Students' Data on Web, and N.Y.U. on Defensive

January 10, 2004

Karen W. Arenson

Three years ago, when Brian Frank entered New York University, he signed up for intramural basketball, providing his name and his university identification number, which was also his Social Security number.

Yesterday morning, Mr. Frank, who is now a senior, learned from N.Y.U. that these details had been posted on the Internet. He was among about 1,800 N.Y.U. students who received the same e-mail notification from the university. In some cases, students' phone numbers were posted, too.

"I'm furious," he said in a telephone interview from his home in Parsippany, N.J., where he is spending his winter break. "It is an egregious violation of student privacy."

Mr. Frank said that in an age of growing identity theft, he was concerned that unscrupulous people might have found his personal information and tried to use it.

N.Y.U. officials said the information was posted on an Internet page run by Brian Ristuccia, a computer technician in Massachusetts who found it on N.Y.U.'s Web site in a list of students interested in intramural sports. The university said it was considering taking legal action.

"We regret the concern that this may cause our students and former students who were on the list, and we apologize to them," John Beckman, an N.Y.U. spokesman, said yesterday.

He said that the university's own Web site is better protected now, and that the information has been removed from Mr. Ristuccia's Web site.

For his part, Mr. Ristuccia said he had removed the information on Thursday "mostly because N.Y.U. had notified the affected students, and that was the goal of my endeavor."

Computer privacy experts said that Mr. Frank had good reason to be concerned.

"The students are at risk for identity theft," said Beth Givens, director of the Privacy Rights Clearinghouse, a nonprofit consumer advocacy organization based in San Diego. "Who knows how many individuals got access to their names and Social Security numbers? Just by putting this information on a so-called protected page, N.Y.U. was exposing these students to risk."

She added, "This is not the first time I've heard about personal information being posted on an internal Web site that is then tapped into by someone who has no legitimate right of access."

Mari McQueen, associate editor of Consumer Reports, who led an eight-month investigation into identity theft that was published in the magazine's October 2003 issue, said that many universities used Social Security numbers for student identification, and that the practice opened the students to potential financial problems and fraud.

"It is a very common practice, and one that needs to be curtailed, given the abuses," she said.

She said that it was a particular problem for college students, because they have no control over the use of the information.

"If you want to attend the university," she said, "you don't have any choice."

Mr. Ristuccia, a 25-year-old computer system administrator for a private company that he declined to identify, said in an interview that he learned in late November about the information being available on N.Y.U.'s Web site. He said a friend told him about it after finding his sister on the list.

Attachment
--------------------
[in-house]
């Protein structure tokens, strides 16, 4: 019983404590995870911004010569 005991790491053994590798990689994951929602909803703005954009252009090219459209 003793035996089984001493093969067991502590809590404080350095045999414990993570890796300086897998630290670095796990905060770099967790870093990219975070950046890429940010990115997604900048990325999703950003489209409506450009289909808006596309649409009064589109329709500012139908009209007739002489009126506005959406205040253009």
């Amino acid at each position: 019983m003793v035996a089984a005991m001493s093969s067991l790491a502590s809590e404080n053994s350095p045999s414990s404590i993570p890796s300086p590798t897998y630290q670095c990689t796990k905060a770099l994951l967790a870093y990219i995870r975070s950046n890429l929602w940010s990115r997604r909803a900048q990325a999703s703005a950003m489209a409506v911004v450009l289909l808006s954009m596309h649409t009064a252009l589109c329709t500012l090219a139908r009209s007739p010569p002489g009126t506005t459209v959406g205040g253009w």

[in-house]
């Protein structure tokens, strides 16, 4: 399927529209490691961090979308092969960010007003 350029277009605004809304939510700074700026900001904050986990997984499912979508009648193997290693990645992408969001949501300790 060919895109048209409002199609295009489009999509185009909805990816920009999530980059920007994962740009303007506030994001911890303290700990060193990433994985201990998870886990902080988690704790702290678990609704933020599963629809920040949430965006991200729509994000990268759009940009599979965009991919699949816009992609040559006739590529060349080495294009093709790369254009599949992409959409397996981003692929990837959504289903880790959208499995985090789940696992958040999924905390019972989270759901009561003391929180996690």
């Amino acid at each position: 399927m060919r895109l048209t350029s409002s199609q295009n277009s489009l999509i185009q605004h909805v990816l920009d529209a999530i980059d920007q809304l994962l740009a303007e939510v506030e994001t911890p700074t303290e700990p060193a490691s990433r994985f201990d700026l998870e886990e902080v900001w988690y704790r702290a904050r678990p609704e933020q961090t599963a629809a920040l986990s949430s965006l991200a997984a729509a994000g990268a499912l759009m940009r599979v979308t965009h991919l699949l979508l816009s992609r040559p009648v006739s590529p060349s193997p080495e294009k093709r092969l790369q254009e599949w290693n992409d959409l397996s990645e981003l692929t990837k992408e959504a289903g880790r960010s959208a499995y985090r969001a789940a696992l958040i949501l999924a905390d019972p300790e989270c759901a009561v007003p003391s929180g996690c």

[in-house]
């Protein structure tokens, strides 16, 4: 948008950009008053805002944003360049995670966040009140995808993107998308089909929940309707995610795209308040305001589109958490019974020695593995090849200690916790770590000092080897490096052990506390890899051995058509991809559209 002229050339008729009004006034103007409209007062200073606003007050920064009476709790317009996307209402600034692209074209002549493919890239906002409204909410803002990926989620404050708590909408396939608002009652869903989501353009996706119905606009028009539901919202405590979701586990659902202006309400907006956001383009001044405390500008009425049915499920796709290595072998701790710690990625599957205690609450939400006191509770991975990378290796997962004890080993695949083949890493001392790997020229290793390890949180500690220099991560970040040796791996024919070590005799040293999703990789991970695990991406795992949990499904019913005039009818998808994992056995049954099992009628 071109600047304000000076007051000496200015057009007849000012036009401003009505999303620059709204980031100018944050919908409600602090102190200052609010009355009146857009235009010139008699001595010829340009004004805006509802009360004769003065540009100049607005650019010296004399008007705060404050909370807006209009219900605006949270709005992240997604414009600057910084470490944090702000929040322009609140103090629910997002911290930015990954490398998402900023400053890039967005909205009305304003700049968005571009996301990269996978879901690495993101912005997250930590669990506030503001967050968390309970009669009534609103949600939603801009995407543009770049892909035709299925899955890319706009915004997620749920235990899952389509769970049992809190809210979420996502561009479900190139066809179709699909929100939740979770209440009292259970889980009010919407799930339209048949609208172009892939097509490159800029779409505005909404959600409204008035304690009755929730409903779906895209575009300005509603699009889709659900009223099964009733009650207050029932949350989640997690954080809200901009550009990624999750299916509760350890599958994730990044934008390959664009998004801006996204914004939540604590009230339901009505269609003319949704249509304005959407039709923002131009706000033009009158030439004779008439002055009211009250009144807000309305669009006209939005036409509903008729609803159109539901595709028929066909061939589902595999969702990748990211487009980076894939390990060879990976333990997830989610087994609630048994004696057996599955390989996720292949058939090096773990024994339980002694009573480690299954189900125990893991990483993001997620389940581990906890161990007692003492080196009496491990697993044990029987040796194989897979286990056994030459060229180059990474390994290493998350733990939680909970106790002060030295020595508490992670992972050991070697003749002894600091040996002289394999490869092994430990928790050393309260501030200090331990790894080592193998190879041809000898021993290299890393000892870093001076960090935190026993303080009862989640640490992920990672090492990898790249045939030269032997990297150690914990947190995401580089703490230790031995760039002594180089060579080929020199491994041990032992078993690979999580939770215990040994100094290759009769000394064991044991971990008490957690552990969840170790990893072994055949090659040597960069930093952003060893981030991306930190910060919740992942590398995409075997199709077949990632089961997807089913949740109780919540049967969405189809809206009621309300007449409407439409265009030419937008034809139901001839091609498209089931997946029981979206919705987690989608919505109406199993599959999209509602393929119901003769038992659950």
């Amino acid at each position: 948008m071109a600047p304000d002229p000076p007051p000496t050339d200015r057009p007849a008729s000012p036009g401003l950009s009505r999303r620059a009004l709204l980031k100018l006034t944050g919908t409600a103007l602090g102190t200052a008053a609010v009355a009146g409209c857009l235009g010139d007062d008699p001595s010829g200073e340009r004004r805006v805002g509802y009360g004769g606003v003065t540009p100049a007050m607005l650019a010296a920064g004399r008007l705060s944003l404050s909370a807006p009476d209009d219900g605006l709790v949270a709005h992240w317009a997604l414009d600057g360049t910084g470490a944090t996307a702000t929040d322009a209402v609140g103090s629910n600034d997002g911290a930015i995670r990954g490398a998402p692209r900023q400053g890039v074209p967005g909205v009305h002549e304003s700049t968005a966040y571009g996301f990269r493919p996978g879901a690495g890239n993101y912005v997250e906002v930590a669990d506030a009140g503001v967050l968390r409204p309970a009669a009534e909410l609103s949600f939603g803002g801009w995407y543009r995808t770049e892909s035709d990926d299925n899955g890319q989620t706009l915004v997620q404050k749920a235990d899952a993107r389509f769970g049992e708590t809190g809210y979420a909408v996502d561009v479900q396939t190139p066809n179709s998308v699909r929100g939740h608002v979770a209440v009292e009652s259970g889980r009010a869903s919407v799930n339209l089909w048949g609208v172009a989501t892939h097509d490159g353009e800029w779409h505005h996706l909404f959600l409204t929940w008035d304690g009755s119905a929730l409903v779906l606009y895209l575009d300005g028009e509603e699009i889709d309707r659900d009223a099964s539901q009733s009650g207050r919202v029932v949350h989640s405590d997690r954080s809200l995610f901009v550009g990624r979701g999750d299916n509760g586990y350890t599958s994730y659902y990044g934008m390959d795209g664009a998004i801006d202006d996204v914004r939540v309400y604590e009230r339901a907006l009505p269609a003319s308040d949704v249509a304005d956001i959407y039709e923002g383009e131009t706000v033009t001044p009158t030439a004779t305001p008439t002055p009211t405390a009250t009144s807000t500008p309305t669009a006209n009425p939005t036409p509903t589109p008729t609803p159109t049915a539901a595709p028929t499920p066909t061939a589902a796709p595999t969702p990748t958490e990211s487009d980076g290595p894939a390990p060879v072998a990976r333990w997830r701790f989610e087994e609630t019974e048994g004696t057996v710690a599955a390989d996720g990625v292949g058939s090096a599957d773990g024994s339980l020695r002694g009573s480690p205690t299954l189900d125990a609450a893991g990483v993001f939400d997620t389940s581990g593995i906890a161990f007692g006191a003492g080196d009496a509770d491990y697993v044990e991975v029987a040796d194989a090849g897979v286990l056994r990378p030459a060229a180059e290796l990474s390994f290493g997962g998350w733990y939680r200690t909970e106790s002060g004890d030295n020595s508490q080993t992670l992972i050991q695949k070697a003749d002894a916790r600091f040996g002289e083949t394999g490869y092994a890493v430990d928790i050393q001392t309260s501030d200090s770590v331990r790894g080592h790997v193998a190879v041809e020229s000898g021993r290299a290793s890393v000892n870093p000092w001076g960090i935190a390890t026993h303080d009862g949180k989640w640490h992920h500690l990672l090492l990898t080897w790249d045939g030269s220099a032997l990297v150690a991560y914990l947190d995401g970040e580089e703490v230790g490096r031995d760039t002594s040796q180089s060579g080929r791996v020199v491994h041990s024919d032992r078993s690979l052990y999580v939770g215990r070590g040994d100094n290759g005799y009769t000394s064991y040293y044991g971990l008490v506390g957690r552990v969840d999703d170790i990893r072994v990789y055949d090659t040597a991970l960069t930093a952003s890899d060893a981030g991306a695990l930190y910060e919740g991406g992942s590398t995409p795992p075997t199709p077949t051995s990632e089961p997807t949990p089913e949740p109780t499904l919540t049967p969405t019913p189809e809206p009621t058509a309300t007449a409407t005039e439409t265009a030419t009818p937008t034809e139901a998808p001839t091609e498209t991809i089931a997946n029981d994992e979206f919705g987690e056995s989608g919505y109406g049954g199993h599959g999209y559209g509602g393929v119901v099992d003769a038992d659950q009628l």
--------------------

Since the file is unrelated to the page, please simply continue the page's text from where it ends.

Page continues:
He said that he sent an e-mail message to N.Y.U.'s system administrators in early December to tell them about the problem, but that it was anonymous because "it is very common for an organization faced with a security problem to blame the person that discovers the problem."

He said that he also made a copy of the information - he called it a mirror - "so that it would be difficult for N.Y.U. to claim that the information never existed."

Mr. Beckman said the material had been accessible to people outside N.Y.U. because an athletic official failed to activate the appropriate security mechanisms. But he said the university had received no previous notification of the problem. He also questioned why Mr. Ristuccia had put the information on his own Web site. "That sounds like a self-serving excuse to me," he said. "If you were really concerned about the privacy of the students, you would not post their information on your Web site."

He said that Mr. Ristuccia had also not responded when the university first tried to reach him, but waited until the university followed up with letters from its legal office.

Mr. Ristuccia, who has posted a commentary of the episode at, said yesterday that he did not think he had broken any laws.

"There is a class of people who make a hobby of breaking into other people's computer systems, but I don't advocate that type of thing," he said. "And that is not what I did. The information was available with a search engine."

He said that N.Y.U. had erred by putting such information where it was accessible.

Some computer advocacy experts said that problems like this are a clear illustration of why universities should not use Social Security numbers for student identification.

"A lot of universities have moved away from it," said Marc Rotenberg, executive director of the Electronic Privacy Information Center in Washington. "It was probably a mistake to use Social Security numbers to identify students and to make the numbers accessible online. It is not quite like publishing the number. But if someone was able to access it without too much work, it is like publishing it online. But this other person doesn't have clean hands, either."

Mr. Beckman said that N.Y.U. has been studying the feasibility of using a different student identification system for more than a year, and would probably make that change in the next couple of years. He said the wide use of the numbers made changing the system a complex undertaking.

Mr. Beckham said he did not know if this episode would prompt N.Y.U. to speed up the conversion.

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